"Nous sommes en train d'acheter des fruits."
Translation:We are buying fruit.
"être en train de + infinitive" means "to be in the process of, in the middle of". It expresses something that is happening right now. Like
Je suis en train de dîner → I am (in the middle of) having dinner.
In this sentence it means "We are (in the process of) buying fruit."
I suppose that is why this is verb plus infinitive versus conditional, which is a simpler way of saying during or in the middle of, though more difficult to learn. I think your comment is very helpful.
But "we are in the process of buying fruit" was rejected. I know it's awkward but a lot of Duo's translations are awkward. Will report.
...in the process of... must be right here - at least as an option. You need to express the immediacy of the action, and "We are buying fruit" does not do that unambiguously. Nous achetons des fruits could also be translated as "We are buying fruit" but it does not mean the same thing.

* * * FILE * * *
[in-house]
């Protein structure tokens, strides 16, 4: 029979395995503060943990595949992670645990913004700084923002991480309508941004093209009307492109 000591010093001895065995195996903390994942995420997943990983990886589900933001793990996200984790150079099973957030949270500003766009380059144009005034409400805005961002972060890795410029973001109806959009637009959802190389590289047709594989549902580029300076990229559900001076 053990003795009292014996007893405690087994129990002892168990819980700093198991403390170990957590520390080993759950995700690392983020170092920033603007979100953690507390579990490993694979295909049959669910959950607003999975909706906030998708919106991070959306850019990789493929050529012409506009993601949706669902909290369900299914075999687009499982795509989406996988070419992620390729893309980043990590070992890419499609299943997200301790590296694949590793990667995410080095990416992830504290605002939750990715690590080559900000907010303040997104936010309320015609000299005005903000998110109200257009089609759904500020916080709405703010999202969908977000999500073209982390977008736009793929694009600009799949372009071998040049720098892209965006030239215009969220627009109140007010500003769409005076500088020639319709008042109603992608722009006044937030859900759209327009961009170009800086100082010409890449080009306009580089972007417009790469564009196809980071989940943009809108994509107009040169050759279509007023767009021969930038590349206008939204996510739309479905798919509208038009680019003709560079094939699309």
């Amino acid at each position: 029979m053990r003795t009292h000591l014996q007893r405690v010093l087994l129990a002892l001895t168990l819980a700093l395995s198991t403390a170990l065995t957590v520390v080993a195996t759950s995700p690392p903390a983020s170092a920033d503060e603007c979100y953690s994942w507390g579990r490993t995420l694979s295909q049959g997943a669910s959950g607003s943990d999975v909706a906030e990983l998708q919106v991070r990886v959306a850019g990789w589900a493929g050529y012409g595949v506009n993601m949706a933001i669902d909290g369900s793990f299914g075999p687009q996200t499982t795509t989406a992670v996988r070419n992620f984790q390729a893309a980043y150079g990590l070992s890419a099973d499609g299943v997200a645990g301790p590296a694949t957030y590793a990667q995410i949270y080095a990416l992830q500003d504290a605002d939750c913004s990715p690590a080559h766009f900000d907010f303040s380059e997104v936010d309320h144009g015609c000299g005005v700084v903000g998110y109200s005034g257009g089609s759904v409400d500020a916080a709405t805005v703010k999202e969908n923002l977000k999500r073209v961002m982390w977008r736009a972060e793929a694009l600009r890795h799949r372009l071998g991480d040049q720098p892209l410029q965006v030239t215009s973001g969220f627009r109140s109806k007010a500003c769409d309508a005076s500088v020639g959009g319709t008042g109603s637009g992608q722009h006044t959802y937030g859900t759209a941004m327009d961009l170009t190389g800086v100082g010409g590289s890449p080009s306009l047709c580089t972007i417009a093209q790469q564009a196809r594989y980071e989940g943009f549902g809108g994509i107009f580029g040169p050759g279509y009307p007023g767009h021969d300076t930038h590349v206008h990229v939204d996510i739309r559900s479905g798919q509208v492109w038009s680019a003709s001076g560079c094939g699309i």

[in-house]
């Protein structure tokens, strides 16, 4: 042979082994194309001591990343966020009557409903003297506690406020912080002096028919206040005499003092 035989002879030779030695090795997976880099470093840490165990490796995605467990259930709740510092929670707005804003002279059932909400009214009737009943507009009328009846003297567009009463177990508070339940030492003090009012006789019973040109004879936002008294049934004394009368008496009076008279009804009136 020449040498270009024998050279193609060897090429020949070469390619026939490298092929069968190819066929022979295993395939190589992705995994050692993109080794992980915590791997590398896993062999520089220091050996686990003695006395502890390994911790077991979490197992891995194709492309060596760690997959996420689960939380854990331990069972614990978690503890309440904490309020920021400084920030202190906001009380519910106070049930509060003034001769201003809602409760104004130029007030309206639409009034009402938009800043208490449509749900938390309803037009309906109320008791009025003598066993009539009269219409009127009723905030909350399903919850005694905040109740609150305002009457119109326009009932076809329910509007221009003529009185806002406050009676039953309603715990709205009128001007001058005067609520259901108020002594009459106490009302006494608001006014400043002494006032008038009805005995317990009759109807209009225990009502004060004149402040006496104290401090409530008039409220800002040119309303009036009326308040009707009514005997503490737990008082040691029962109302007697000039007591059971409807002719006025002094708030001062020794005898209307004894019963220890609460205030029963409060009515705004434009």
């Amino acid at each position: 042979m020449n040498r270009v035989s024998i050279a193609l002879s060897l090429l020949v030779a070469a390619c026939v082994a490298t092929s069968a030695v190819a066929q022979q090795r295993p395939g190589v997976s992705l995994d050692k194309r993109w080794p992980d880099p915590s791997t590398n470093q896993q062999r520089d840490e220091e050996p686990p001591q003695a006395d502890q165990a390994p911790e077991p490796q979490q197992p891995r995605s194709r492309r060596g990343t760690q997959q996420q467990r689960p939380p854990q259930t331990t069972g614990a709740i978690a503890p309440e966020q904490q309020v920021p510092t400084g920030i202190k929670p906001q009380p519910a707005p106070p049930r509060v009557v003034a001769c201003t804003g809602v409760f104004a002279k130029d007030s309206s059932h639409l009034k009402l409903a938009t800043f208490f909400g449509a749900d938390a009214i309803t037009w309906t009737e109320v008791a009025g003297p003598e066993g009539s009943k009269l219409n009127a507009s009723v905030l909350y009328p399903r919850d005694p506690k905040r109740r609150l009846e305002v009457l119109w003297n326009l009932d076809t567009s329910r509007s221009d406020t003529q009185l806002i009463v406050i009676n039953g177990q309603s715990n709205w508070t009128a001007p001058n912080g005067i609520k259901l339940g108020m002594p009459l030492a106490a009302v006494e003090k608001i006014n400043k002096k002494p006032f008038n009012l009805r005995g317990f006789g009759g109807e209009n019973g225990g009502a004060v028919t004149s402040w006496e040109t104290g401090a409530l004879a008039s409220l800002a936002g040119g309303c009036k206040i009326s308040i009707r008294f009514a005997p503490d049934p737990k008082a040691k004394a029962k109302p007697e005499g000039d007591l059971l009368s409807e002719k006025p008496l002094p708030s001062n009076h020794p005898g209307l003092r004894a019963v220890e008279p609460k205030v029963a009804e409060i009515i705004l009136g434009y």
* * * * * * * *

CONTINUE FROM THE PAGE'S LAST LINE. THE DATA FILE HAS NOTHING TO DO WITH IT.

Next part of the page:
This is getting crazy. I was still typing and I was marked incorrect. Yet there is no way to report this to Duolingo.
I wrote 'we are in the process of buying fruits' and it was marked wrong. What is the point of using 'en train' then??
we are buying fruits did not make it, and it is not idiomatic, but it it grammatical and not a semantic violation. But my question is, is there a fruit/fruits issue in French as well, since des fruits is plural, no? My Practique Larousse give fruit as masculine, so what would I be saying in French if I used du fruit?
des is the plural of un / une.
un fruit is a single piece of fruit. des fruits is fruit plural. In English we use the word fruit as a plural and, to singularise it, we either say "a piece of fruit" or, for example, "a tomato is a fruit".
I would say, if it were a single piece of fruit being purchased, then the French sentence would be Nous sommes entrain d'acheter un fruit.
I don't know if that helps at all. :-)